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Satara Honeymoon Package

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In this Maharashtra district, newly married couples get paid to delay having children.

Honeymoon packages are usually associated with the heady days after a wedding. Not for those living in Satara, a district in the western region of Maharashtra. The Satara Honeymoon Package is a project whose aim is to reduce the district’s population through the participation of newly-weds.

The scheme was introduced by the Satara Zilla Parishad three years ago. It tracks down newly wed couples and introduces them to a family planning scheme with a cash incentive; couples who delay their first child for two years are rewarded with Rs 5,000 in cash. A third year gets them Rs 7,500.

Moreshwar and Jana Patil have been married for two years. Though they were keen on “planning a family”, once they heard of the Satara Honeymoon Package, they decided to enroll. “This way, we get money to plan our child’s birth. It is a great incentive,” says Jana. 

So far, over 5,000 couples from Satara have enrolled in this scheme. Their enthusiasm is reflected in the birth rate, which has crashed from 16.7 per cent in 2005 to 1.5 per cent in July 2010. So successful is this project that the Maharashtra government has ordered it to be replicated elsewhere.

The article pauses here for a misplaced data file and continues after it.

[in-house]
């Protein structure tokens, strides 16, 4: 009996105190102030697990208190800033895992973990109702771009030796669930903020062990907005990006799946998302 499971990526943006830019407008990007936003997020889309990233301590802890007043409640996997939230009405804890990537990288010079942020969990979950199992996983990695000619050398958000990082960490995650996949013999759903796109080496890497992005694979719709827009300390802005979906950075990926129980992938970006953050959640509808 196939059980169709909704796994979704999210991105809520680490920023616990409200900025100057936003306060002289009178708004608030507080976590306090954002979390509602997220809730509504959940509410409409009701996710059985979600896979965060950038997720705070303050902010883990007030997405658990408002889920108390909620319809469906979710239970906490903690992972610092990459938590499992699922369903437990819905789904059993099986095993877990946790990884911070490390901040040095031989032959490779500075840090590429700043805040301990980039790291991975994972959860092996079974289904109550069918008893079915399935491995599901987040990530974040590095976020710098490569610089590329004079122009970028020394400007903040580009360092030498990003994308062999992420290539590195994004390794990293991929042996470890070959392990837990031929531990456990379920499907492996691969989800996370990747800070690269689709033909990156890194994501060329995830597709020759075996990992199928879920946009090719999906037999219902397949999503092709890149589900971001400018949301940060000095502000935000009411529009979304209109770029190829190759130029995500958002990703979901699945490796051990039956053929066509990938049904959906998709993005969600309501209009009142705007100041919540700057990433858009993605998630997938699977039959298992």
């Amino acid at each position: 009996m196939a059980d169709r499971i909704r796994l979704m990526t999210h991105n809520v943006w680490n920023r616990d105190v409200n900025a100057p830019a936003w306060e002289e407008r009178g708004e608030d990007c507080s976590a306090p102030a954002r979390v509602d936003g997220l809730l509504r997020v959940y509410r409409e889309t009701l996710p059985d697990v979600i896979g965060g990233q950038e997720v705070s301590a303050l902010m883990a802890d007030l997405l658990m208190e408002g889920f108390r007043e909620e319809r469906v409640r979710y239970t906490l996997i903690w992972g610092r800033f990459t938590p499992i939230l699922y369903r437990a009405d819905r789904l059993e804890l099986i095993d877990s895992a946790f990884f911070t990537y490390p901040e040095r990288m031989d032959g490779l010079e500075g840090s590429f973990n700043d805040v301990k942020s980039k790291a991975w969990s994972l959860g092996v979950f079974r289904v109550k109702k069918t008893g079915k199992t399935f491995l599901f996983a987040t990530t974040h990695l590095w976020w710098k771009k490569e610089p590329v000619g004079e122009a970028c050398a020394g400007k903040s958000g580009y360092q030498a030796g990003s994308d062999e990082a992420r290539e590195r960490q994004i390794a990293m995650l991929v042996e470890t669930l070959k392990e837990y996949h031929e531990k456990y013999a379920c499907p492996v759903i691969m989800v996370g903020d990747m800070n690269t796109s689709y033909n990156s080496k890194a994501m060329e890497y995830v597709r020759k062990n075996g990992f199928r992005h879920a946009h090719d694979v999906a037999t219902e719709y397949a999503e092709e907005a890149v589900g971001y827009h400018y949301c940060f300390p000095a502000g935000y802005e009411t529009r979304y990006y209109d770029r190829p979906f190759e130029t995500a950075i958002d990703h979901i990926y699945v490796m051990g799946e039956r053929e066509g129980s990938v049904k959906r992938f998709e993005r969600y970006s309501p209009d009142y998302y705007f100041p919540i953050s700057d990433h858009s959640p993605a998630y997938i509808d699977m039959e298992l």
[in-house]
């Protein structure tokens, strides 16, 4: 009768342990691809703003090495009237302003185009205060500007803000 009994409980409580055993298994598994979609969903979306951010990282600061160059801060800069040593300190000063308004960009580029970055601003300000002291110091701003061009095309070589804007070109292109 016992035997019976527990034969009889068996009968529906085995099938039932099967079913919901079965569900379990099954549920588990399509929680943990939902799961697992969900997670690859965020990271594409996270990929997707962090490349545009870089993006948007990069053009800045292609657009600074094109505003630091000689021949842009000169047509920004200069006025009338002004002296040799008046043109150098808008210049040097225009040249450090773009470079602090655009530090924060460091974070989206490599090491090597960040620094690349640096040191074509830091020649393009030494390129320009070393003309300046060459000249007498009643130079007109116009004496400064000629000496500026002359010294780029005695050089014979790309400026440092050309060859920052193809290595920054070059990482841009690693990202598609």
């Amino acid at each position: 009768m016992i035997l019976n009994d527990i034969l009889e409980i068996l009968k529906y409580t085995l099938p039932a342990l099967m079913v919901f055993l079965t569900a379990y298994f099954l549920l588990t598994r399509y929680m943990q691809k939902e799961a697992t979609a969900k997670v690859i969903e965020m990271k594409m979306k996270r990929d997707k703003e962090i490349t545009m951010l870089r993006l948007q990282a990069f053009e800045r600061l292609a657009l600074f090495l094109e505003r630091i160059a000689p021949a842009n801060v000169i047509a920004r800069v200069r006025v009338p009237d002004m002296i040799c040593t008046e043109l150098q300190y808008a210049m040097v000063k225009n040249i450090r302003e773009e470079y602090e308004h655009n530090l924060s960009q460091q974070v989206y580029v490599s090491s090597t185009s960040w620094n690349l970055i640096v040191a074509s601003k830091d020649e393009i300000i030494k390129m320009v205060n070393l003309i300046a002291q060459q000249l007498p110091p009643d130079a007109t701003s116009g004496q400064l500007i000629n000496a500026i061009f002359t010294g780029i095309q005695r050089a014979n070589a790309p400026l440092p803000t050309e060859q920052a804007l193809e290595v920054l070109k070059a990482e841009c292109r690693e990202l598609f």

According to the Satara district health officer Bhagwan Pawar, “It is purely a voluntary scheme.” Started with a corpus of Rs 6 crore on 15 August 2007, the scheme saw about 988 couples enroll in the first year. The numbers have been steadily growing since, Pawar points out. “In the past three years, the Satara district administration has issued cheques worth Rs 26 lakh.”

Auxiliary nurses visit couples to discuss the scheme as soon as they hear of a wedding in the neighbourhood. This isn’t easy, with over 30,000 weddings registered in Satara every year. It’s also not uncommon for volunteers to face the wrath of family elders for making the suggestion. “The elders want the daughter-in-law to have a child in the first year of marriage itself. If this does not happen, then they often harass the daughter-in-law,” says Rekha Kanem, an employee of a primary health centre at Chinchner Vandan. 

Another benefit is that couples say they get to know their spouses better during the ‘waiting period’.